A lot of places she has reported from are former British colonies. “In Middle East people would come up to you and say ‘oh Balfour Declaration’, — it excites people, building themselves up to have a go at me because I am British. I would just listen to it and say actually I am Canadian. I was colonised by both the British and the French. My people, the Acadians, suffered far more than your people did under the British and were expelled from our homeland before you even thought about your homeland. And they go ‘oh’, and it kind of gives them a little bit of respect.”
After she went to university she discovered the best way to get an education was to be a journalist. “For me journalism is this great licence to ask questions and also to work for the BBC became a licence for me to travel around the world.”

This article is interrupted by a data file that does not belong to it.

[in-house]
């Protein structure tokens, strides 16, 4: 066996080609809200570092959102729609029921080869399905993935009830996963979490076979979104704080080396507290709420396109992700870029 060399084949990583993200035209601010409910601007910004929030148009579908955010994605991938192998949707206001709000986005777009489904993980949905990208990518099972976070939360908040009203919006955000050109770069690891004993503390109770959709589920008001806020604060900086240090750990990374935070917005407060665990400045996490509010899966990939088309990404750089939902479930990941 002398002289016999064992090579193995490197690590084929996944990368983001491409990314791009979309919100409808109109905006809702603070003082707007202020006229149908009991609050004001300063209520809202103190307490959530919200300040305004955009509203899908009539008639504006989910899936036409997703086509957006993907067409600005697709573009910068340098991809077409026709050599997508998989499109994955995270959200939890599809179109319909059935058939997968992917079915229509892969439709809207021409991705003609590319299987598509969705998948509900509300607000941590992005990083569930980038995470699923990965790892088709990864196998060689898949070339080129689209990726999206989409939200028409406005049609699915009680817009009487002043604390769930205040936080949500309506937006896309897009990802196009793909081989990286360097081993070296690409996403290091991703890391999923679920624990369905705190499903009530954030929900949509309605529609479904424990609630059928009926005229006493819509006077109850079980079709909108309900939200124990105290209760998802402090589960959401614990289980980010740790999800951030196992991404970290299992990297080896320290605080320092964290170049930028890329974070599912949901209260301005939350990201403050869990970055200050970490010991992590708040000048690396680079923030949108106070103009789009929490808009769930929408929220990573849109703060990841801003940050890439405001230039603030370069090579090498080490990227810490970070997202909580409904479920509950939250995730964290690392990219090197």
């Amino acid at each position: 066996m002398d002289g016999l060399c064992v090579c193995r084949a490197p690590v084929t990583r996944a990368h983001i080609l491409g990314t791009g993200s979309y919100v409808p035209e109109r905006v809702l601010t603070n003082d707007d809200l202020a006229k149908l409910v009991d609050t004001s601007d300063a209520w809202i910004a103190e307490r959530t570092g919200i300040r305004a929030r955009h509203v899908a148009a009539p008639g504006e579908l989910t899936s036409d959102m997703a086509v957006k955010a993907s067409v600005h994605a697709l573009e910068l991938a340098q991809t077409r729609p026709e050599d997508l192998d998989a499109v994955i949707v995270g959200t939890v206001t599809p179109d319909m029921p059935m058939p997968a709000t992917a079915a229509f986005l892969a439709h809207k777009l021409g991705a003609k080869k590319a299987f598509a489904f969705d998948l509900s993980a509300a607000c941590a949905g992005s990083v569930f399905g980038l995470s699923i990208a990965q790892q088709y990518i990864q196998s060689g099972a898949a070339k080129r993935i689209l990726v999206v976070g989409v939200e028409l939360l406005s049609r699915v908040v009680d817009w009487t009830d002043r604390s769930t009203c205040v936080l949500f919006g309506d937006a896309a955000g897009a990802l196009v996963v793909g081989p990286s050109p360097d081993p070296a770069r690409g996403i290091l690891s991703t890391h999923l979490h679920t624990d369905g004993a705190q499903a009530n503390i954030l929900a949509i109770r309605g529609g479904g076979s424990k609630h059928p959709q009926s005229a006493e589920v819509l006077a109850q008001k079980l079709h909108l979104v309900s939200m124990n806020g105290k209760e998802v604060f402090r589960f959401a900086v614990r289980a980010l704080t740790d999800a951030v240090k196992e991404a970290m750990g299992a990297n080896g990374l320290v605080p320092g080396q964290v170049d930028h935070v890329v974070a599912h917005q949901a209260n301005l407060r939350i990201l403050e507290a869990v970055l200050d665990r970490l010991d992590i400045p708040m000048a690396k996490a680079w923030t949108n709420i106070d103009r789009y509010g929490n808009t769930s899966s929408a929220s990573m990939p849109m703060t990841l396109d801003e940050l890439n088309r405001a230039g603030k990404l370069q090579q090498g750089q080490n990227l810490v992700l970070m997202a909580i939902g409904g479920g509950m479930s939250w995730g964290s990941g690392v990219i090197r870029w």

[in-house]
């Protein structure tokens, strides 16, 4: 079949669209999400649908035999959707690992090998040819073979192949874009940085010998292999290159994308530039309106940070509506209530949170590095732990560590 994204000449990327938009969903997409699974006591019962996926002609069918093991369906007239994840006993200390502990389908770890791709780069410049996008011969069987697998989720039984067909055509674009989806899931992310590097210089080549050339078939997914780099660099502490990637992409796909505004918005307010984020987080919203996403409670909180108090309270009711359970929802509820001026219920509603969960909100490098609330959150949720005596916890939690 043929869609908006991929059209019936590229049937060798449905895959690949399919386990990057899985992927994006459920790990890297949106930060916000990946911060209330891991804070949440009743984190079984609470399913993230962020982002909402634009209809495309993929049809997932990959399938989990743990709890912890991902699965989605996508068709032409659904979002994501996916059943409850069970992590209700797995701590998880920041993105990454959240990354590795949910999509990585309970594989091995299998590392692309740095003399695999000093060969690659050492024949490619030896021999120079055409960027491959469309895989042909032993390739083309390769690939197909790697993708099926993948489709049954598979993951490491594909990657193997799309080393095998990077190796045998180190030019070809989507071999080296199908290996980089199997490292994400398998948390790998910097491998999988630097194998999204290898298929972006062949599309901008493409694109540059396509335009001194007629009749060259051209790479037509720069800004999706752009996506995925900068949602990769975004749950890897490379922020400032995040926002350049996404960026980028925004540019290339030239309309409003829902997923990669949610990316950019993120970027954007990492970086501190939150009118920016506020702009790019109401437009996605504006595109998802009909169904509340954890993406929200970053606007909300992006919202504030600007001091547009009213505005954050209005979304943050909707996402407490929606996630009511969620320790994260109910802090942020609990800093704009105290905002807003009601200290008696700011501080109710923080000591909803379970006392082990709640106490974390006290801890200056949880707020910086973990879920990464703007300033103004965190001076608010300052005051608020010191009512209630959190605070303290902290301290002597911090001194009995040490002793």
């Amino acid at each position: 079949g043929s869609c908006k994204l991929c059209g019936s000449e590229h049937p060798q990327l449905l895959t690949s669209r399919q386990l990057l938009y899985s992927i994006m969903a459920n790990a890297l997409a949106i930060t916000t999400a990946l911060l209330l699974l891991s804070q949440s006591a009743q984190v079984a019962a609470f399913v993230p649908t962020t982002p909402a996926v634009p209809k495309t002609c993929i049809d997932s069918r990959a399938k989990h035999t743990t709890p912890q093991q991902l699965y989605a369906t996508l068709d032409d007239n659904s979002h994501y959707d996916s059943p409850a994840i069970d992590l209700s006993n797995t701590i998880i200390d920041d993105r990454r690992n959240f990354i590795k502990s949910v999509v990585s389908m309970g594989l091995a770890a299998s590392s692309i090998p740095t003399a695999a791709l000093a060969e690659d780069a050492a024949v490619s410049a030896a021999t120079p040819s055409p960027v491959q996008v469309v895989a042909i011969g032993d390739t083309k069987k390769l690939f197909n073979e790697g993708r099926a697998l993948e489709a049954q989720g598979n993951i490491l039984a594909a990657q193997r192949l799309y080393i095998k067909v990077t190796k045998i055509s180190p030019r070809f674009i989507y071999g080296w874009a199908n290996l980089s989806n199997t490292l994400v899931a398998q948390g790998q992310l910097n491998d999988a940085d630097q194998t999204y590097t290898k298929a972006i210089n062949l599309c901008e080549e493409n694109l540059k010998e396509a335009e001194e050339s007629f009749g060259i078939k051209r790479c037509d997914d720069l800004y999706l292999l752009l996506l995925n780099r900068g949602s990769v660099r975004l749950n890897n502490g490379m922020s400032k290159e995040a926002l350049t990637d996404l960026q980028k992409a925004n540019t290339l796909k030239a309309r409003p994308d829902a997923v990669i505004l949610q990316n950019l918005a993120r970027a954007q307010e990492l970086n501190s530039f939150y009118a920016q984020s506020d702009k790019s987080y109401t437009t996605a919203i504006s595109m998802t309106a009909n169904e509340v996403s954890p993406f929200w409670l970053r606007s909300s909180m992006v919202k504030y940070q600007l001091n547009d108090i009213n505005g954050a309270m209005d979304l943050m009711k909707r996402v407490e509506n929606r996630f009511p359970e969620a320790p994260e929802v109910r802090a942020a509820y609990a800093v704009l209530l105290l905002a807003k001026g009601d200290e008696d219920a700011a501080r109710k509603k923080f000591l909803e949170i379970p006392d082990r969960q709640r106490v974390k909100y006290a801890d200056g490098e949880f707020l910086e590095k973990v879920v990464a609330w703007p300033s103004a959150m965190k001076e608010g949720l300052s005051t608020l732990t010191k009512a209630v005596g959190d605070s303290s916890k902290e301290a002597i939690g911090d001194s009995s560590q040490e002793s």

In the Eighties she lived in and reported from Africa for five years. It was there that someone recommended she visit Pakistan. “I went around the BBC to all the different sections and I said, ‘Well, I am thinking about going to Pakistan.’ They said, ‘Thank you, Lyse ... We have already got someone there. But I was so determined I went anyway. I went to Quetta and nobody was in Quetta.”
It was 1988 and Hamid Karzai and a lot of Afghans were based in the city, as well as in Peshawar. Suddenly the BBC became interested in Quetta. “Then I went to Peshawar and stayed in Peshawar for a few months. Suddenly the BBC which had said to me, ‘Sorry Lyse, we don’t need anything from you’, wanted a lot of stuff from me. But then, in the winter, on my birthday, which is Christmas Eve, I flew to Kabul.”